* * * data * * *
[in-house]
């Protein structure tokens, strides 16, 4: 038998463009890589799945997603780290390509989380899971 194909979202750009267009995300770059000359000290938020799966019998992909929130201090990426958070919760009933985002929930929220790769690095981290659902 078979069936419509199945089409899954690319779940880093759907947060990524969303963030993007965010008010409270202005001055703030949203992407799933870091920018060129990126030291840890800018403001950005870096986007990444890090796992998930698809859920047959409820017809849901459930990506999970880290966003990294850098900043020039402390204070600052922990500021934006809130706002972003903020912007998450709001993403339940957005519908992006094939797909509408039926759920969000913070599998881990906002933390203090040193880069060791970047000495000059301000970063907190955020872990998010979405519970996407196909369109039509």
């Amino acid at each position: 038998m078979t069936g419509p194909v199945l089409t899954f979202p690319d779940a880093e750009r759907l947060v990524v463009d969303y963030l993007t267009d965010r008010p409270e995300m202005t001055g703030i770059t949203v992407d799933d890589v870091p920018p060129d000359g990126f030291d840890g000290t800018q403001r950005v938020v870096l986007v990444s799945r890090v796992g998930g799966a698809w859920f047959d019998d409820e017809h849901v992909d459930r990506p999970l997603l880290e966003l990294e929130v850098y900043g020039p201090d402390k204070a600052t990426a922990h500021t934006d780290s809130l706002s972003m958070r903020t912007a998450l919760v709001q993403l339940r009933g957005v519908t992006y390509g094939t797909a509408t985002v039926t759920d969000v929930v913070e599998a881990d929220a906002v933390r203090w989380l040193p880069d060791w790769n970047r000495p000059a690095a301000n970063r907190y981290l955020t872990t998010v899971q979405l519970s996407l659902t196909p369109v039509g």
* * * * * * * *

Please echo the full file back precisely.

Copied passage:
[in-house]
């Protein structure tokens, strides 16, 4: 038998463009890589799945997603780290390509989380899971 194909979202750009267009995300770059000359000290938020799966019998992909929130201090990426958070919760009933985002929930929220790769690095981290659902 078979069936419509199945089409899954690319779940880093759907947060990524969303963030993007965010008010409270202005001055703030949203992407799933870091920018060129990126030291840890800018403001950005870096986007990444890090796992998930698809859920047959409820017809849901459930990506999970880290966003990294850098900043020039402390204070600052922990500021934006809130706002972003903020912007998450709001993403339940957005519908992006094939797909509408039926759920969000913070599998881990906002933390203090040193880069060791970047000495000059301000970063907190955020872990998010979405519970996407196909369109039509």
């Amino acid at each position: 038998m078979t069936g419509p194909v199945l089409t899954f979202p690319d779940a880093e750009r759907l947060v990524v463009d969303y963030l993007t267009d965010r008010p409270e995300m202005t001055g703030i770059t949203v992407d799933d890589v870091p920018p060129d000359g990126f030291d840890g000290t800018q403001r950005v938020v870096l986007v990444s799945r890090v796992g998930g799966a698809w859920f047959d019998d409820e017809h849901v992909d459930r990506p999970l997603l880290e966003l990294e929130v850098y900043g020039p201090d402390k204070a600052t990426a922990h500021t934006d780290s809130l706002s972003m958070r903020t912007a998450l919760v709001q993403l339940r009933g957005v519908t992006y390509g094939t797909a509408t985002v039926t759920d969000v929930v913070e599998a881990d929220a906002v933390r203090w989380l040193p880069d060791w790769n970047r000495p000059a690095a301000n970063r907190y981290l955020t872990t998010v899971q979405l519970s996407l659902t196909p369109v039509g």